With nearly three hours lost per day to office-related interruptions and distractions, a traditional office space is no longer considered the most productive. These lost hours cost American businesses over $750 billion per year.

But, while face-to-face communication is still office and future of workimportant and necessary, it is also important for companies to understand employees’ needs by providing flexible work environments and empowering them to decide how they will be most productive. So with that said, an office with an actual desk and physically commuting to a nine-to-five job might soon be a mythical story that sounds as fantastical as seeing a unicorn.

Today’s companies focused on transforming and preparing for the future of work want to reap the benefits of the “new” workforce. In response, they are transforming their workspaces to the open-space environments the new workforce craves. These spaces look more like collaborative team meetings and emit a sense of opportunity and excitement that the traditional, isolated office can’t.

With the emphasis on collaboration and productivity and the goal of fostering innovation, there are a few trends that may kill the traditional office for good.

Open spaces

As future of work expert, Jacob Morgan points out in a blog post, “Once employees are 200 feet away (or more) from each other, the chances of them talking to one another is virtually zero.” Sharing spaces in an open format can inspire and create a more productive workforce.

Without four physical walls isolating employees from each other, they can open up and collaborate more freely with less effort. This new configuration could encourage sharing office spaces or sharing desks. The benefits include harnessing the “two heads are better than one” concept instead of keeping ideas isolated in individual offices. These shared and open spaces will broaden and increase collaboration.

Hot desks

For more collaborative success, some companies, such as Deloitte, are taking away desk arrangements altogether and joining the “hot desking” trend. This trend includes bring in standing desks, treadmill desks, and sofas, and mixing them with a few traditional desks to satisfy the changing moods employees or to spark inspiration.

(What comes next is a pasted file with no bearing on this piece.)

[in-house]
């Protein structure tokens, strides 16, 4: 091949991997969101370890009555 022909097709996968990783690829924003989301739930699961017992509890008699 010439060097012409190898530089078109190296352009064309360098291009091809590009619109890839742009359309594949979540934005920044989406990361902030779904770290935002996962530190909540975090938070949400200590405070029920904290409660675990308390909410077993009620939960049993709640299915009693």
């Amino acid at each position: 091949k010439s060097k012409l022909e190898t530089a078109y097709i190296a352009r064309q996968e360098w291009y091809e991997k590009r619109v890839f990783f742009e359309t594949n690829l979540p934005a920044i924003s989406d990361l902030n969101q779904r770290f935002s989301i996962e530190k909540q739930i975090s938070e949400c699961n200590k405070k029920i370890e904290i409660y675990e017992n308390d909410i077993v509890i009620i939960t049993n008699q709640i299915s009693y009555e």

Mark Whitmore, the managing general partner in Deloitte’s Toronto location, is giving up his office suite knowing that this change is, “a chance for us to do something pretty dramatic and change the way or structure of how we work.”


Coworking spaces give businesses a lower cost solution to the traditional office space. With desk space, professional amenities, and Wi-Fi access, workers can rent a space and get their work done. And cowering spaces – whether it be for freelancers or contingent workers – offer more than just getting that report in on time. The brain power in these places often offer networking (sometimes without trying), learning, and even chance meetings with professionals from other companies.


There was a 79 percent increase in telecommuting between 2005 and 2012, with 3.2 million workers part of this remote workforce. Companies such as Amazon, UnitedHealth Group, and Kaplan are among Forbes’s list of top 100 companies offering telecommuting in 2015. A report by Chess Media Group reported that 90 percent of workers see an organization offering flexible work environments is more attractive than those that do not.

The growth of this contingent workforce is spurring the trend of working from anywhere at anytime. And even for full-time employees, mobile devices and cloud services are supporting the transformation from the office to working remotely.

Let’s face it, the traditional office is dead and the future of the office reflects the future of work – open, full of opportunity, and focused on collaboration.